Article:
Midge Walkers

Walk  No. 116

Three Rivers Walk 14th April 2018

Due to the extended distance, this was a Saturday walk, and attended by 9 adults. The starting point was the small village of Hurst Green in the Ribble Valley and connected in its history to the Jesuit school, Stonyhurst College.

Leaving the war memorial in the centre of the village at 11 a.m, we passed down the side of the Shireburn Arms to enter a field, which despite its downward slope, immediately presented us with exceedingly muddy terrain, making progress difficult. The sight of new born lambs covered with mud, probably made them wonder what sort of a world they had arrived in.

Further slipping and sliding brought us to the bottom of the field and across a stream and stile. The next field was no better and brought us to a gate, through which a steep downward incline necessitated holding on to the fence to assist in keeping an upright position and aid progress, until arriving at a footbridge at the base and a subsequent stile brought us to the bank of the River Ribble.

As the day was basically good, sight of Pendle Hill in the distance formed a beautiful backdrop, as we passed through a series of fields to emerge on to a tarmac drive, which after following for a short distance, re-joined the fields to arrive at a fisherman’s hut which allowed the ladies of the group to sit and we all enjoyed our first coffee break.

Situated at an elbow in the river, a point where the River Calder branched off, the bank opposite, formed nesting holes for Sand and House Martins, who in the main hadn’t taken up residence yet. It also allowed us to view the impressive Grade I 17th century Jacobean mansion of Hacking Hall, at one time owned by Sir Thomas (Judge) Walmesley along with his primary estate at Dunkenhalgh.

Continuing along the river bank with its displays of spring flowers, brought us to the third river, the Hodder, and onward to enter and pass through the farmyard of  Winkley Hall Farm and piggeries to emerge on to a road, which climbed to pass Winkley Hall and after a short distance, we branched right, passing what Reg assured us was probably the finest pig sty he had ever seen, and entered more boggy fields which after gaining the summit of the slope gave views of the College in the distance. Further progress down the slippery slope brought us out on Whalley Rd at a junction housing a bus shelter with seating to accommodate the majority. This was to be our lunch stop.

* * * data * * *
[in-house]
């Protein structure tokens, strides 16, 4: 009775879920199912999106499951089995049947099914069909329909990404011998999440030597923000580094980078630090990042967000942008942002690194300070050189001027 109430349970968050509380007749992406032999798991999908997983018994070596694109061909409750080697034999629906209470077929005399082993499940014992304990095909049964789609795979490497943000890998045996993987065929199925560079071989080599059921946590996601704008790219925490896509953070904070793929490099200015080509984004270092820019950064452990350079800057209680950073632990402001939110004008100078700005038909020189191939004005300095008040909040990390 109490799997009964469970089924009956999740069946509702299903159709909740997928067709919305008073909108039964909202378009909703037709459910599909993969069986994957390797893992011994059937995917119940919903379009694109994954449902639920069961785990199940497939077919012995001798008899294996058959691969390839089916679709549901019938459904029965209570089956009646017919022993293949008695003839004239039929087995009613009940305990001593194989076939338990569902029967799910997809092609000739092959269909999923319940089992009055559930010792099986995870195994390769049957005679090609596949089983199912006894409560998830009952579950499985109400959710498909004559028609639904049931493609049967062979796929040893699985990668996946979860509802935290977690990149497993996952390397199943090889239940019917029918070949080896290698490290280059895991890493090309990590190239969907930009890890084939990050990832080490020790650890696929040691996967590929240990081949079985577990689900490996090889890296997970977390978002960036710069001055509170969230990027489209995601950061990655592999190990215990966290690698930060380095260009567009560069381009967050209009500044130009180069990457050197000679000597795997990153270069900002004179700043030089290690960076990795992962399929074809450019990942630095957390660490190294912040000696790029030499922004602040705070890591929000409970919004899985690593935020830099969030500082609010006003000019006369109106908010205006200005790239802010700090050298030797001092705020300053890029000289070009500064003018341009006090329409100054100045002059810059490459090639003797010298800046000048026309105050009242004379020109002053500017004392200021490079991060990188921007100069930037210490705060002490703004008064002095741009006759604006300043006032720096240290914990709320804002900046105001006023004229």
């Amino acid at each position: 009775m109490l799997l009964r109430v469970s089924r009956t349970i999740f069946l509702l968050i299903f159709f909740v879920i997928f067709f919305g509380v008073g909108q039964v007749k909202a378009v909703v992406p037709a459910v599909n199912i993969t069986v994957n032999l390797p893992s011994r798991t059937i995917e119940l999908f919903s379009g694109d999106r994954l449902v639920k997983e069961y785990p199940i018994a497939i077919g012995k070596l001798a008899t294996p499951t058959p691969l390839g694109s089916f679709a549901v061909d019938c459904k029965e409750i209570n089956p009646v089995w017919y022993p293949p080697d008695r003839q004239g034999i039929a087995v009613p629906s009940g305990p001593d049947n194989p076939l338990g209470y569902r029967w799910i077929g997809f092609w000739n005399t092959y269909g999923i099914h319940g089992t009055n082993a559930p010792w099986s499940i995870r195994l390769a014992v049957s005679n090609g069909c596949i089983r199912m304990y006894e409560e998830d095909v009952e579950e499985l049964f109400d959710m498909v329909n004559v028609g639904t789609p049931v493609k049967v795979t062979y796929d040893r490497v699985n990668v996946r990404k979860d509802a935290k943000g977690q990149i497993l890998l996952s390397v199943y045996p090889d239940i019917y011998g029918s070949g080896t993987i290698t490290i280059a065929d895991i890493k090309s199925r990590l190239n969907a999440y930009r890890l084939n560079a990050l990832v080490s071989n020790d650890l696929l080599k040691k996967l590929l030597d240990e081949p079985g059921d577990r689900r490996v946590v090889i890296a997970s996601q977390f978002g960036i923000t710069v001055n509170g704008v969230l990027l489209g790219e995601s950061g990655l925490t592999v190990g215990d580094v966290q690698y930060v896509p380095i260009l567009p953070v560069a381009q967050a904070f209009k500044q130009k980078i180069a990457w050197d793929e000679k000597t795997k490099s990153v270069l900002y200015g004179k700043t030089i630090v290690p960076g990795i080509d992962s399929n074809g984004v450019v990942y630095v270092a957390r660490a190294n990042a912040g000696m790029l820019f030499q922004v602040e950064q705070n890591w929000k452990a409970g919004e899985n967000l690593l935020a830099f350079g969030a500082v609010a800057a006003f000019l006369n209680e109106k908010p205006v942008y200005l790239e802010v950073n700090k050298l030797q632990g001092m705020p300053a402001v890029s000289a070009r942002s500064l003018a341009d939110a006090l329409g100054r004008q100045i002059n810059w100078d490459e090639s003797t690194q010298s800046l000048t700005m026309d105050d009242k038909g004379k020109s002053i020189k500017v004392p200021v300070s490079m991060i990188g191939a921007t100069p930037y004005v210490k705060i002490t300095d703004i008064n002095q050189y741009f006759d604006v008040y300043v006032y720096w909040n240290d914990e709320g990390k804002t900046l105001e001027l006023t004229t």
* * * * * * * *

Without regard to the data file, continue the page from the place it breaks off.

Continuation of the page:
Being suitably revived, our route took us down the road to arrive at the Lower Hodder Bridge, where we paused to view the ruins of Cromwell’s Bridge, reported to be part of the route taken by Oliver Cromwell in 1648, leading his 8000-strong army, to the Battle of Preston.

Turning to the left and keeping the river to our right, the path led us to a tree lined route to pass alongside one of the former College buildings, now converted into private flats and a somewhat unique construction built into the hillside named Trout Cottage, built in 1995. Progressing through the trees, led us to the base of a steep stepped path which, after considerable exertion, we arrived at the summit and took a break. Those who had retained coats now seemed anxious to shed them.

The route now took us across a further field to exit on to a gravel lane via a gate, and arrive at the road where we turned right. Arriving at one of the gates into the College, we stopped and sat on the wall for our final coffee break.

Progressing along the road brought us to a footpath sign leading us into the College grounds, where we skirted the main building, dating back to 1593. Amongst its former students, it lays claim to 3 Saints, 7 archbishops, 7 Victoria Cross winners, a Peruvian president, a Bolivian president, a New Zealand Prime Minister and a signatory to the American Declaration of Independence.

Moving through the grounds and following the drive, ultimately brought us back into the village where we paused for further refreshment.

An analysis of the activity concluded that this had been a most enjoyable, 5 hours, having completed a distance of around 7 miles, and despite the ground condition in places, and failure of the promised wild life to appear at their designated places, we had all enjoyed the time together and look forward to the next outing.

Thanks to the organiser and all who attended.

Contents page